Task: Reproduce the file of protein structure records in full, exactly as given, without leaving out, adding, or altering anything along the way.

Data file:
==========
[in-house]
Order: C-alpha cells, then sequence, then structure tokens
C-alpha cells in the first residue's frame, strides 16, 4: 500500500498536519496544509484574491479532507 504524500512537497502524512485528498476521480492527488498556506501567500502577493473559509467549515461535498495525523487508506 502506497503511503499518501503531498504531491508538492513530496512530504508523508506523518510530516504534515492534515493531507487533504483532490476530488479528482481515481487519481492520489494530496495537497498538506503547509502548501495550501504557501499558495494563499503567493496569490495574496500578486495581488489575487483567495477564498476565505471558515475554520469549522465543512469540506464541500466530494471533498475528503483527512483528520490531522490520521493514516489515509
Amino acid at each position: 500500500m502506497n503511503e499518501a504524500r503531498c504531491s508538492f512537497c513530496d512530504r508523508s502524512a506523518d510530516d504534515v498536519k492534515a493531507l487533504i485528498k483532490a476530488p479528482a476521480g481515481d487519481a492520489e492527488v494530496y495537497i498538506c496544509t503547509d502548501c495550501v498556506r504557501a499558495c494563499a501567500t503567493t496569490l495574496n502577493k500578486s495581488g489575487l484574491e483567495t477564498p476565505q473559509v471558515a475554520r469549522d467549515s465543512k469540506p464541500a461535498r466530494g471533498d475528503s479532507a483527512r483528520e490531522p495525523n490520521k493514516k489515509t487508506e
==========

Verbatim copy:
[in-house]
Order: C-alpha cells, then sequence, then structure tokens
C-alpha cells in the first residue's frame, strides 16, 4: 500500500498536519496544509484574491479532507 504524500512537497502524512485528498476521480492527488498556506501567500502577493473559509467549515461535498495525523487508506 502506497503511503499518501503531498504531491508538492513530496512530504508523508506523518510530516504534515492534515493531507487533504483532490476530488479528482481515481487519481492520489494530496495537497498538506503547509502548501495550501504557501499558495494563499503567493496569490495574496500578486495581488489575487483567495477564498476565505471558515475554520469549522465543512469540506464541500466530494471533498475528503483527512483528520490531522490520521493514516489515509
Amino acid at each position: 500500500m502506497n503511503e499518501a504524500r503531498c504531491s508538492f512537497c513530496d512530504r508523508s502524512a506523518d510530516d504534515v498536519k492534515a493531507l487533504i485528498k483532490a476530488p479528482a476521480g481515481d487519481a492520489e492527488v494530496y495537497i498538506c496544509t503547509d502548501c495550501v498556506r504557501a499558495c494563499a501567500t503567493t496569490l495574496n502577493k500578486s495581488g489575487l484574491e483567495t477564498p476565505q473559509v471558515a475554520r469549522d467549515s465543512k469540506p464541500a461535498r466530494g471533498d475528503s479532507a483527512r483528520e490531522p495525523n490520521k493514516k489515509t487508506e